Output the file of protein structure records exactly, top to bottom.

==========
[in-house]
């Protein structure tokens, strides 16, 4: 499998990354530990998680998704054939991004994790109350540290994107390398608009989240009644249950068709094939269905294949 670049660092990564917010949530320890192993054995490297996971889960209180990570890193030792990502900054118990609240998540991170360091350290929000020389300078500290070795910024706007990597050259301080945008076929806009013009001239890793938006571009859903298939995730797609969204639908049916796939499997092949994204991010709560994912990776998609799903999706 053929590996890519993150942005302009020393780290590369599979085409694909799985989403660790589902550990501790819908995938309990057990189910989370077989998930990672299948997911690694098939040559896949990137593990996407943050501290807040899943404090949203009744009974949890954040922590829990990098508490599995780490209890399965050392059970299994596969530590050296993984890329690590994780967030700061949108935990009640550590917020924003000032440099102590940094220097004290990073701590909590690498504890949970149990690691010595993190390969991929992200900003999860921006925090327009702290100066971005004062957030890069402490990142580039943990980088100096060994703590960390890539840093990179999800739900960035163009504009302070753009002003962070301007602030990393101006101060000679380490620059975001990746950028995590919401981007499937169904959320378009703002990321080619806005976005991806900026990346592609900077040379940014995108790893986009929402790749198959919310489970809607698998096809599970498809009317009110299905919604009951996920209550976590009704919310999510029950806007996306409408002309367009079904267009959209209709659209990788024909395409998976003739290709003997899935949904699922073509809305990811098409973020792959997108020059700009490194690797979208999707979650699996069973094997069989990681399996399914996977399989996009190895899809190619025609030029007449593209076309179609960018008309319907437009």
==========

[in-house]
């Protein structure tokens, strides 16, 4: 499998990354530990998680998704054939991004994790109350540290994107390398608009989240009644249950068709094939269905294949 670049660092990564917010949530320890192993054995490297996971889960209180990570890193030792990502900054118990609240998540991170360091350290929000020389300078500290070795910024706007990597050259301080945008076929806009013009001239890793938006571009859903298939995730797609969204639908049916796939499997092949994204991010709560994912990776998609799903999706 053929590996890519993150942005302009020393780290590369599979085409694909799985989403660790589902550990501790819908995938309990057990189910989370077989998930990672299948997911690694098939040559896949990137593990996407943050501290807040899943404090949203009744009974949890954040922590829990990098508490599995780490209890399965050392059970299994596969530590050296993984890329690590994780967030700061949108935990009640550590917020924003000032440099102590940094220097004290990073701590909590690498504890949970149990690691010595993190390969991929992200900003999860921006925090327009702290100066971005004062957030890069402490990142580039943990980088100096060994703590960390890539840093990179999800739900960035163009504009302070753009002003962070301007602030990393101006101060000679380490620059975001990746950028995590919401981007499937169904959320378009703002990321080619806005976005991806900026990346592609900077040379940014995108790893986009929402790749198959919310489970809607698998096809599970498809009317009110299905919604009951996920209550976590009704919310999510029950806007996306409408002309367009079904267009959209209709659209990788024909395409998976003739290709003997899935949904699922073509809305990811098409973020792959997108020059700009490194690797979208999707979650699996069973094997069989990681399996399914996977399989996009190895899809190619025609030029007449593209076309179609960018008309319907437009």